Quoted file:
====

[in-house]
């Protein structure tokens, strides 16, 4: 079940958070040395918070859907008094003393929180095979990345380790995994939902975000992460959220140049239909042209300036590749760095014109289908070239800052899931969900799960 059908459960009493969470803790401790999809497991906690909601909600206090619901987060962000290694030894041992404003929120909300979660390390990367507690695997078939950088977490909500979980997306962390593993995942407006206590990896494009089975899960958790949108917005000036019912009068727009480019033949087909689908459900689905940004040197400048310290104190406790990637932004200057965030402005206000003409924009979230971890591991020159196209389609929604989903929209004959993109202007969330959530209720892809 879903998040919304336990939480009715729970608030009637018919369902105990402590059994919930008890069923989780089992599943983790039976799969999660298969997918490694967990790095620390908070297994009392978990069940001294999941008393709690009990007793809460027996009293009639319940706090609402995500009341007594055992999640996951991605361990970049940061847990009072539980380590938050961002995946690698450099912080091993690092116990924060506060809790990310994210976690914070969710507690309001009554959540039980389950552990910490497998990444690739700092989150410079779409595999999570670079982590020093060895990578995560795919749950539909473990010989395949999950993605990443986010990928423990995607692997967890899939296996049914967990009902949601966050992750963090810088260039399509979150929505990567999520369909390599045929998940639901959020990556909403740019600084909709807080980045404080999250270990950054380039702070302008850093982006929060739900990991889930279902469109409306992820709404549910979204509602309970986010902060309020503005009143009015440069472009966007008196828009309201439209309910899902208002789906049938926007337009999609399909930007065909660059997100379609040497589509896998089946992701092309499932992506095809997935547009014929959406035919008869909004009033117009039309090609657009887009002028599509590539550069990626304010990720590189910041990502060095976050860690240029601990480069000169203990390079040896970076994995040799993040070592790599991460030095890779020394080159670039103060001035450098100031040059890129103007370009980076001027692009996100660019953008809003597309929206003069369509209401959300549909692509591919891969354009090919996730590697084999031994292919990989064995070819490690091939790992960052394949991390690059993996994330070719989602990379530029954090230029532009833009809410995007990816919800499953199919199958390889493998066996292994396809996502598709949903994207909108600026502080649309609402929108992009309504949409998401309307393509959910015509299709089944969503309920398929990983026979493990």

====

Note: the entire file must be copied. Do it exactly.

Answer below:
[in-house]
């Protein structure tokens, strides 16, 4: 079940958070040395918070859907008094003393929180095979990345380790995994939902975000992460959220140049239909042209300036590749760095014109289908070239800052899931969900799960 059908459960009493969470803790401790999809497991906690909601909600206090619901987060962000290694030894041992404003929120909300979660390390990367507690695997078939950088977490909500979980997306962390593993995942407006206590990896494009089975899960958790949108917005000036019912009068727009480019033949087909689908459900689905940004040197400048310290104190406790990637932004200057965030402005206000003409924009979230971890591991020159196209389609929604989903929209004959993109202007969330959530209720892809 879903998040919304336990939480009715729970608030009637018919369902105990402590059994919930008890069923989780089992599943983790039976799969999660298969997918490694967990790095620390908070297994009392978990069940001294999941008393709690009990007793809460027996009293009639319940706090609402995500009341007594055992999640996951991605361990970049940061847990009072539980380590938050961002995946690698450099912080091993690092116990924060506060809790990310994210976690914070969710507690309001009554959540039980389950552990910490497998990444690739700092989150410079779409595999999570670079982590020093060895990578995560795919749950539909473990010989395949999950993605990443986010990928423990995607692997967890899939296996049914967990009902949601966050992750963090810088260039399509979150929505990567999520369909390599045929998940639901959020990556909403740019600084909709807080980045404080999250270990950054380039702070302008850093982006929060739900990991889930279902469109409306992820709404549910979204509602309970986010902060309020503005009143009015440069472009966007008196828009309201439209309910899902208002789906049938926007337009999609399909930007065909660059997100379609040497589509896998089946992701092309499932992506095809997935547009014929959406035919008869909004009033117009039309090609657009887009002028599509590539550069990626304010990720590189910041990502060095976050860690240029601990480069000169203990390079040896970076994995040799993040070592790599991460030095890779020394080159670039103060001035450098100031040059890129103007370009980076001027692009996100660019953008809003597309929206003069369509209401959300549909692509591919891969354009090919996730590697084999031994292919990989064995070819490690091939790992960052394949991390690059993996994330070719989602990379530029954090230029532009833009809410995007990816919800499953199919199958390889493998066996292994396809996502598709949903994207909108600026502080649309609402929108992009309504949409998401309307393509959910015509299709089944969503309920398929990983026979493990």